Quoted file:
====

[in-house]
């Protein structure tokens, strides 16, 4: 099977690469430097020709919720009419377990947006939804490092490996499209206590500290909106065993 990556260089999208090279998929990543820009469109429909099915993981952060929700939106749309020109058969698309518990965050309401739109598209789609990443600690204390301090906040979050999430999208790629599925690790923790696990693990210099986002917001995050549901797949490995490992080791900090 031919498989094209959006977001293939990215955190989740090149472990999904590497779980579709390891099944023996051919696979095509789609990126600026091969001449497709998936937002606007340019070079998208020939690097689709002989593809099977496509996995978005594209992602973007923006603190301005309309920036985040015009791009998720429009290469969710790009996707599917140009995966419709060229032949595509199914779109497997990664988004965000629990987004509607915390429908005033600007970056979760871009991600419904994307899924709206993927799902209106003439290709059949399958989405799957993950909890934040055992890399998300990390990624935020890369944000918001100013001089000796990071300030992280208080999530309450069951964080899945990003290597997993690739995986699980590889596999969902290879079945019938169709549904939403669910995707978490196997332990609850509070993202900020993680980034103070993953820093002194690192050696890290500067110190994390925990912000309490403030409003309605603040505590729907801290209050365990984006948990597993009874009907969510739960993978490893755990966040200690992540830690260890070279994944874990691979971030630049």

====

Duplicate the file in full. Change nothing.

[in-house]
């Protein structure tokens, strides 16, 4: 099977690469430097020709919720009419377990947006939804490092490996499209206590500290909106065993 990556260089999208090279998929990543820009469109429909099915993981952060929700939106749309020109058969698309518990965050309401739109598209789609990443600690204390301090906040979050999430999208790629599925690790923790696990693990210099986002917001995050549901797949490995490992080791900090 031919498989094209959006977001293939990215955190989740090149472990999904590497779980579709390891099944023996051919696979095509789609990126600026091969001449497709998936937002606007340019070079998208020939690097689709002989593809099977496509996995978005594209992602973007923006603190301005309309920036985040015009791009998720429009290469969710790009996707599917140009995966419709060229032949595509199914779109497997990664988004965000629990987004509607915390429908005033600007970056979760871009991600419904994307899924709206993927799902209106003439290709059949399958989405799957993950909890934040055992890399998300990390990624935020890369944000918001100013001089000796990071300030992280208080999530309450069951964080899945990003290597997993690739995986699980590889596999969902290879079945019938169709549904939403669910995707978490196997332990609850509070993202900020993680980034103070993953820093002194690192050696890290500067110190994390925990912000309490403030409003309605603040505590729907801290209050365990984006948990597993009874009907969510739960993978490893755990966040200690992540830690260890070279994944874990691979971030630049």